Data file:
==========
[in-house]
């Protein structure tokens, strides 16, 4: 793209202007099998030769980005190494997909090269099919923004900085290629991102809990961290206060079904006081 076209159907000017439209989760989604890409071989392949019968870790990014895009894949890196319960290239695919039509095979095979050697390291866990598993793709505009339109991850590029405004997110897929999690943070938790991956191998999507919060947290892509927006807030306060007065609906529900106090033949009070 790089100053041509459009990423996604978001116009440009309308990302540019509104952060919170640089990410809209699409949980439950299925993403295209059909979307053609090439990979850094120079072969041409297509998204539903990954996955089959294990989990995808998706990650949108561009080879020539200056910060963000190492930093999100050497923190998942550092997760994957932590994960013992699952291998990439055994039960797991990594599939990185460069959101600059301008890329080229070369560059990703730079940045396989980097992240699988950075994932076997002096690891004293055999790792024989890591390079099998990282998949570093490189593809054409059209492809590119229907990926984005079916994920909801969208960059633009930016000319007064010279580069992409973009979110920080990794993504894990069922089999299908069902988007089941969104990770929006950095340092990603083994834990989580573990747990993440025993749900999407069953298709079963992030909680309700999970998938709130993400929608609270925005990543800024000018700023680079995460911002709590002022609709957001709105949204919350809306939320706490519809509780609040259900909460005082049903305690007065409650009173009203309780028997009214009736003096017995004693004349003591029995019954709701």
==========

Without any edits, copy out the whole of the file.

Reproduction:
[in-house]
């Protein structure tokens, strides 16, 4: 793209202007099998030769980005190494997909090269099919923004900085290629991102809990961290206060079904006081 076209159907000017439209989760989604890409071989392949019968870790990014895009894949890196319960290239695919039509095979095979050697390291866990598993793709505009339109991850590029405004997110897929999690943070938790991956191998999507919060947290892509927006807030306060007065609906529900106090033949009070 790089100053041509459009990423996604978001116009440009309308990302540019509104952060919170640089990410809209699409949980439950299925993403295209059909979307053609090439990979850094120079072969041409297509998204539903990954996955089959294990989990995808998706990650949108561009080879020539200056910060963000190492930093999100050497923190998942550092997760994957932590994960013992699952291998990439055994039960797991990594599939990185460069959101600059301008890329080229070369560059990703730079940045396989980097992240699988950075994932076997002096690891004293055999790792024989890591390079099998990282998949570093490189593809054409059209492809590119229907990926984005079916994920909801969208960059633009930016000319007064010279580069992409973009979110920080990794993504894990069922089999299908069902988007089941969104990770929006950095340092990603083994834990989580573990747990993440025993749900999407069953298709079963992030909680309700999970998938709130993400929608609270925005990543800024000018700023680079995460911002709590002022609709957001709105949204919350809306939320706490519809509780609040259900909460005082049903305690007065409650009173009203309780028997009214009736003096017995004693004349003591029995019954709701």